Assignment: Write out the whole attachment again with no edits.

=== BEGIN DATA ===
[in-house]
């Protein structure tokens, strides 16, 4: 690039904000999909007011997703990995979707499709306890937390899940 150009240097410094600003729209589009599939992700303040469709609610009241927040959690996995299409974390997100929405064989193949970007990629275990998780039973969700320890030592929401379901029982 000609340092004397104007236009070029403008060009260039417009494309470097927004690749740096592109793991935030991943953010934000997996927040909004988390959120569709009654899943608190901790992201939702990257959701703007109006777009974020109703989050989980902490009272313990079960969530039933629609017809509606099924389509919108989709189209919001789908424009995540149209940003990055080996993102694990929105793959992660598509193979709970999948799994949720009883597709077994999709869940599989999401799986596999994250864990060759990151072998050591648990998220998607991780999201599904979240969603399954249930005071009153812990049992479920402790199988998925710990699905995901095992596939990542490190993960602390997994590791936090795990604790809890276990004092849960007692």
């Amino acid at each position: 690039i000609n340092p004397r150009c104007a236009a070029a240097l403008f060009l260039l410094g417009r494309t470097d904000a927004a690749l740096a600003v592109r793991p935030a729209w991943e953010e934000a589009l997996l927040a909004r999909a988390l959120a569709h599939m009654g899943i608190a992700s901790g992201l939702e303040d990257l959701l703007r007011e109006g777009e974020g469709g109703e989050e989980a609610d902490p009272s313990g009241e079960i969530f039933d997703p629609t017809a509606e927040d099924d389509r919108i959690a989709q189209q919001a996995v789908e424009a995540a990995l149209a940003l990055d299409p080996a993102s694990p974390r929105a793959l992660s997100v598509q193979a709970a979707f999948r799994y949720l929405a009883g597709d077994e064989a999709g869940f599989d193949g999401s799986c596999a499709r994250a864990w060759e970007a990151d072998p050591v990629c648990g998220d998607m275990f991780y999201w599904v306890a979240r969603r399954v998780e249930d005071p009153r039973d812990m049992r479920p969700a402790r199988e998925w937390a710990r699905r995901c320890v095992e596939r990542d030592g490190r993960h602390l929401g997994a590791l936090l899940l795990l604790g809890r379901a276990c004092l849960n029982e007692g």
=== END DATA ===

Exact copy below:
[in-house]
């Protein structure tokens, strides 16, 4: 690039904000999909007011997703990995979707499709306890937390899940 150009240097410094600003729209589009599939992700303040469709609610009241927040959690996995299409974390997100929405064989193949970007990629275990998780039973969700320890030592929401379901029982 000609340092004397104007236009070029403008060009260039417009494309470097927004690749740096592109793991935030991943953010934000997996927040909004988390959120569709009654899943608190901790992201939702990257959701703007109006777009974020109703989050989980902490009272313990079960969530039933629609017809509606099924389509919108989709189209919001789908424009995540149209940003990055080996993102694990929105793959992660598509193979709970999948799994949720009883597709077994999709869940599989999401799986596999994250864990060759990151072998050591648990998220998607991780999201599904979240969603399954249930005071009153812990049992479920402790199988998925710990699905995901095992596939990542490190993960602390997994590791936090795990604790809890276990004092849960007692």
């Amino acid at each position: 690039i000609n340092p004397r150009c104007a236009a070029a240097l403008f060009l260039l410094g417009r494309t470097d904000a927004a690749l740096a600003v592109r793991p935030a729209w991943e953010e934000a589009l997996l927040a909004r999909a988390l959120a569709h599939m009654g899943i608190a992700s901790g992201l939702e303040d990257l959701l703007r007011e109006g777009e974020g469709g109703e989050e989980a609610d902490p009272s313990g009241e079960i969530f039933d997703p629609t017809a509606e927040d099924d389509r919108i959690a989709q189209q919001a996995v789908e424009a995540a990995l149209a940003l990055d299409p080996a993102s694990p974390r929105a793959l992660s997100v598509q193979a709970a979707f999948r799994y949720l929405a009883g597709d077994e064989a999709g869940f599989d193949g999401s799986c596999a499709r994250a864990w060759e970007a990151d072998p050591v990629c648990g998220d998607m275990f991780y999201w599904v306890a979240r969603r399954v998780e249930d005071p009153r039973d812990m049992r479920p969700a402790r199988e998925w937390a710990r699905r995901c320890v095992e596939r990542d030592g490190r993960h602390l929401g997994a590791l936090l899940l795990l604790g809890r379901a276990c004092l849960n029982e007692g």